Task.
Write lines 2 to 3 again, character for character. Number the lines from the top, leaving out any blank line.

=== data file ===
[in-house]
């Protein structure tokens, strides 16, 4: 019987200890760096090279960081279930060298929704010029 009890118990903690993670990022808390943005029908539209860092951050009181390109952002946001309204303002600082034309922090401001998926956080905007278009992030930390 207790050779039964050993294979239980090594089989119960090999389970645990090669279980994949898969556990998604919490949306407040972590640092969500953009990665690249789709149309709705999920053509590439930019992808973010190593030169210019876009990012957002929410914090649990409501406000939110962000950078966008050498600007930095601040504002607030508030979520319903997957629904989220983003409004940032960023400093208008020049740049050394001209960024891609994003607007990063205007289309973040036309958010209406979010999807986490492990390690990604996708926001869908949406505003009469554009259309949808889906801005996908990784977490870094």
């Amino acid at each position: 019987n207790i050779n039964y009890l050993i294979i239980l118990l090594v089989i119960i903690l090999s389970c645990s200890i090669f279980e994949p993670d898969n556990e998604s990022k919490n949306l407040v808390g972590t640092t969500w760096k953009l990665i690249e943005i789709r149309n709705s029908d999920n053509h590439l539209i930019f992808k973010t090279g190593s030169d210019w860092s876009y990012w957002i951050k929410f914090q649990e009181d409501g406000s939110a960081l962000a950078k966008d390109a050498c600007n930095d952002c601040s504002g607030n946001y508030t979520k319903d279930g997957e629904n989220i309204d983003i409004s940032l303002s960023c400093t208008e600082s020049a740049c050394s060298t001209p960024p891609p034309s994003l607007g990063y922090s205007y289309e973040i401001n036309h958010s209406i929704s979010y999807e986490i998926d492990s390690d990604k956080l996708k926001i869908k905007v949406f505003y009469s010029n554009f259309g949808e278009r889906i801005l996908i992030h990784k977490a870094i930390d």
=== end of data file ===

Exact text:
């Protein structure tokens, strides 16, 4: 019987200890760096090279960081279930060298929704010029 009890118990903690993670990022808390943005029908539209860092951050009181390109952002946001309204303002600082034309922090401001998926956080905007278009992030930390 207790050779039964050993294979239980090594089989119960090999389970645990090669279980994949898969556990998604919490949306407040972590640092969500953009990665690249789709149309709705999920053509590439930019992808973010190593030169210019876009990012957002929410914090649990409501406000939110962000950078966008050498600007930095601040504002607030508030979520319903997957629904989220983003409004940032960023400093208008020049740049050394001209960024891609994003607007990063205007289309973040036309958010209406979010999807986490492990390690990604996708926001869908949406505003009469554009259309949808889906801005996908990784977490870094």
């Amino acid at each position: 019987n207790i050779n039964y009890l050993i294979i239980l118990l090594v089989i119960i903690l090999s389970c645990s200890i090669f279980e994949p993670d898969n556990e998604s990022k919490n949306l407040v808390g972590t640092t969500w760096k953009l990665i690249e943005i789709r149309n709705s029908d999920n053509h590439l539209i930019f992808k973010t090279g190593s030169d210019w860092s876009y990012w957002i951050k929410f914090q649990e009181d409501g406000s939110a960081l962000a950078k966008d390109a050498c600007n930095d952002c601040s504002g607030n946001y508030t979520k319903d279930g997957e629904n989220i309204d983003i409004s940032l303002s960023c400093t208008e600082s020049a740049c050394s060298t001209p960024p891609p034309s994003l607007g990063y922090s205007y289309e973040i401001n036309h958010s209406i929704s979010y999807e986490i998926d492990s390690d990604k956080l996708k926001i869908k905007v949406f505003y009469s010029n554009f259309g949808e278009r889906i801005l996908i992030h990784k977490a870094i930390d």